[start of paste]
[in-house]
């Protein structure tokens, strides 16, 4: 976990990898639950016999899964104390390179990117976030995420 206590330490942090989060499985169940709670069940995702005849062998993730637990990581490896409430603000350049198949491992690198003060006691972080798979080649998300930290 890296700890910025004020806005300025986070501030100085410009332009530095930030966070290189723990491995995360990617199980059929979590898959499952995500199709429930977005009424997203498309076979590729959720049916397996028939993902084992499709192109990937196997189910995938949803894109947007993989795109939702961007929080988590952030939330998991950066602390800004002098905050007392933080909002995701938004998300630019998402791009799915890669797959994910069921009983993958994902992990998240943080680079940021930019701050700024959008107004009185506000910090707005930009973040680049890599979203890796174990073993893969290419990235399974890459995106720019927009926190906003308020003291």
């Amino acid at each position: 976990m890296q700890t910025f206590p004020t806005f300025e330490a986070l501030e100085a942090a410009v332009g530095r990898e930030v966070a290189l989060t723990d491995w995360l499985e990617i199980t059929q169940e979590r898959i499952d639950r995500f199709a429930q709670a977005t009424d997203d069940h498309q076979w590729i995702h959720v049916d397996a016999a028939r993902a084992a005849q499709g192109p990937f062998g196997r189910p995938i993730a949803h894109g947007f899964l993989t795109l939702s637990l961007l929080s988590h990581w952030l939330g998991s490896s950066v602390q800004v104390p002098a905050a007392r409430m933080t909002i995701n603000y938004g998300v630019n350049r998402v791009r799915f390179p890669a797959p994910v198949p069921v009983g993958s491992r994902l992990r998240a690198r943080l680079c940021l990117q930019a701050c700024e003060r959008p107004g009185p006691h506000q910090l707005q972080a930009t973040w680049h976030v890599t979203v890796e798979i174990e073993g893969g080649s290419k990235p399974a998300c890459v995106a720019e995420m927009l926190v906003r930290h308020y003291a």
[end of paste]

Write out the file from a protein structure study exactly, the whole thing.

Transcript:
[in-house]
């Protein structure tokens, strides 16, 4: 976990990898639950016999899964104390390179990117976030995420 206590330490942090989060499985169940709670069940995702005849062998993730637990990581490896409430603000350049198949491992690198003060006691972080798979080649998300930290 890296700890910025004020806005300025986070501030100085410009332009530095930030966070290189723990491995995360990617199980059929979590898959499952995500199709429930977005009424997203498309076979590729959720049916397996028939993902084992499709192109990937196997189910995938949803894109947007993989795109939702961007929080988590952030939330998991950066602390800004002098905050007392933080909002995701938004998300630019998402791009799915890669797959994910069921009983993958994902992990998240943080680079940021930019701050700024959008107004009185506000910090707005930009973040680049890599979203890796174990073993893969290419990235399974890459995106720019927009926190906003308020003291």
């Amino acid at each position: 976990m890296q700890t910025f206590p004020t806005f300025e330490a986070l501030e100085a942090a410009v332009g530095r990898e930030v966070a290189l989060t723990d491995w995360l499985e990617i199980t059929q169940e979590r898959i499952d639950r995500f199709a429930q709670a977005t009424d997203d069940h498309q076979w590729i995702h959720v049916d397996a016999a028939r993902a084992a005849q499709g192109p990937f062998g196997r189910p995938i993730a949803h894109g947007f899964l993989t795109l939702s637990l961007l929080s988590h990581w952030l939330g998991s490896s950066v602390q800004v104390p002098a905050a007392r409430m933080t909002i995701n603000y938004g998300v630019n350049r998402v791009r799915f390179p890669a797959p994910v198949p069921v009983g993958s491992r994902l992990r998240a690198r943080l680079c940021l990117q930019a701050c700024e003060r959008p107004g009185p006691h506000q910090l707005q972080a930009t973040w680049h976030v890599t979203v890796e798979i174990e073993g893969g080649s290419k990235p399974a998300c890459v995106a720019e995420m927009l926190v906003r930290h308020y003291a």